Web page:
It’s a story that is taking a long time to filter through to the western world – but three major natural disasters have combined to kill dozens, if not hundreds, of people in Indonesia.
A major earthquake, tsunami and volcanic eruption are creating a picture of a nation under attack from Mother Nature.
A powerful 7.7 quake hit west of Indonesia on Monday night sparking what was described as a significant tsunami. At the time this story was written 112 people had been confirmed dead with as many as 500 still missing.
Reports coming in to various news agencies say the tsunami was between 3 and 6 metres high.
However the tsunami has hit an incredibly remote part of Indonesia and so far no images or TV footage has come through. Rescue workers are struggling to reach the remote islands as well.
Yesterday CNN managed to get some news from where the tsunami hit via satellite phone. The latest news was that resorts had been competely destroyed but that over 100kms of coastline had not be surveyed yet – indicating damage to buildings and numbers of fatalities may rise further.
In 2004 Indonesia lost 150,000 when one of the largest earthquakes on record, a massive 9.1 quake, hit on Boxing Day. The tsunami killed 250,000 people around the Indian Ocean.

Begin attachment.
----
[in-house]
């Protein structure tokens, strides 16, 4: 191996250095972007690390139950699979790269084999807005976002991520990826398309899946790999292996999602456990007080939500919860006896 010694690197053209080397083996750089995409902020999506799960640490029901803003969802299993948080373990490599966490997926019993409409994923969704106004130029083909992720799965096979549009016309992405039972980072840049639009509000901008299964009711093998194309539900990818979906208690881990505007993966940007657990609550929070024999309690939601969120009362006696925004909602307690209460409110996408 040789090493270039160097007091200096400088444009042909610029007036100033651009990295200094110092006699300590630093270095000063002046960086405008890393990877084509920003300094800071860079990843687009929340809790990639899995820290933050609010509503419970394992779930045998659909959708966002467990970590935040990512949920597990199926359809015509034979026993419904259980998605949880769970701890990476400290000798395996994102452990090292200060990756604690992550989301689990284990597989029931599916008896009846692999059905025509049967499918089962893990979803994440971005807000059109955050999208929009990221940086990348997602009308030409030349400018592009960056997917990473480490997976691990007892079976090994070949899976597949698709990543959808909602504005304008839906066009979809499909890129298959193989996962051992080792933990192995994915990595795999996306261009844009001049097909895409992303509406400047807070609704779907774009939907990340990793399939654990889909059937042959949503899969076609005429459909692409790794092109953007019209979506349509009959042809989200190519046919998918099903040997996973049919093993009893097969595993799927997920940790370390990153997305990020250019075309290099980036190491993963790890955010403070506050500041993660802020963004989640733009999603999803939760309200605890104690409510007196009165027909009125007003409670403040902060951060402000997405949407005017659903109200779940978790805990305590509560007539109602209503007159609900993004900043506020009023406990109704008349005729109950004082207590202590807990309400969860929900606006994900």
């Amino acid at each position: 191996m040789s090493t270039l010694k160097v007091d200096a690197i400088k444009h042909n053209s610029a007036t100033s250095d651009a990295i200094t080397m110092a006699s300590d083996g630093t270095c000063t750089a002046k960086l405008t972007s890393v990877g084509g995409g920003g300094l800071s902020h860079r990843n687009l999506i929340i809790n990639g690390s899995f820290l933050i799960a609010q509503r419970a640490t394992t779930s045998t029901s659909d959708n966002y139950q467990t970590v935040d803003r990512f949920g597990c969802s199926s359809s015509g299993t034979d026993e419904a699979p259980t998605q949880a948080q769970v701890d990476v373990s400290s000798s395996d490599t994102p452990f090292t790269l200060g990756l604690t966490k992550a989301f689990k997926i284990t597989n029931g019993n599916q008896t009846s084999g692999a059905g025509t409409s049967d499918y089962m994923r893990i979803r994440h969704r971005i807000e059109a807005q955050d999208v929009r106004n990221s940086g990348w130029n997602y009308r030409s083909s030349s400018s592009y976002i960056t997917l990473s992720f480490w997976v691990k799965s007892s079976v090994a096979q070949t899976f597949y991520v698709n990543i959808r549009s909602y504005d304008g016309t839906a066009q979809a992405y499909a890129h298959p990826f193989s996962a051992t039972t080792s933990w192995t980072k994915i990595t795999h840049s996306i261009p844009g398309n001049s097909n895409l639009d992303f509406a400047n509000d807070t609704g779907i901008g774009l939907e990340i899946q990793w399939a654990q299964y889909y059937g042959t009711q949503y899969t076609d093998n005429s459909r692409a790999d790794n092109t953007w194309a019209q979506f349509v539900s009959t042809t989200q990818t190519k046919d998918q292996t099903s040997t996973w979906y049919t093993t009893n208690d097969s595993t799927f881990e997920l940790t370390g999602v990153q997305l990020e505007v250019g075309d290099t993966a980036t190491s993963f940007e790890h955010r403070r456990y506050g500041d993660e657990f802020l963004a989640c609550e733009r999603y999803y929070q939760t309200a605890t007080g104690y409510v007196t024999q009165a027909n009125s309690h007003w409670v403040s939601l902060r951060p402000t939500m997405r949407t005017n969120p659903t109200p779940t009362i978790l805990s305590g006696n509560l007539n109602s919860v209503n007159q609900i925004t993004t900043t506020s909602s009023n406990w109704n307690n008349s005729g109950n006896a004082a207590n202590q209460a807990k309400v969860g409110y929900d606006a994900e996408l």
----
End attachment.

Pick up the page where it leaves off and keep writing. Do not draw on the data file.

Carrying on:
Indonesia is also being affected by a volcanic eruption which has killed at least two dozen people.
According to The Hindu news website, television footage showed rescue workers using a chainsaw to cut away fallen trees blocking the evacuation routes.
Mount Merapi volcano erupted on Wednesday, spewing clouds of hot ash up to 1.5 km into the sky and sending hot debris south and south-west down its slope. Hundreds of homes and other property were heavily damaged.
Thousands of residents living in the danger zones panicked and ran out of their homes into vehicles waiting to carry them to the evacuation centres. Many initially refused to flee when experts on Monday upgraded the volcano’s alert to red and ordered them to immediately abandon their homes.
Television footage showed residents, most wearing masks, being taken away in trucks with windscreens covered by dust.
Metro TV reported that 15 badly burned bodies were found near the house of Mbah Marijan, the man known as the keeper of the mountain, who had refused to leave his home.
Officials at Sardjito and Panti Nugroho hospitals in the city of Yogyakarta, near the volcano, confirmed that 12 bodies had been brought in, while 40 injured people were treated.
The Jakarta-based Vivanews.com news website confirmed that one of its reporters was among the dead.
A 3-month-old baby was dead on the way to Muntilan Hospital in Magelang district, while at least 60 people were treated for respiratory problems from the volcano’s dust, said an official who feared that the death toll could continue to rise.
Officials estimated up to 40,000 people live in the endangered areas.
The 2,968-metre volcano about 500-kilometres south-east of Jakarta last erupted in 2006, killing two people.
Its most deadly eruption on record occurred in 1930, when 1,370 people were killed. At least 66 people were killed in a 1994 eruption.
– WeatherWatch.co.nz, The Hindu, CNN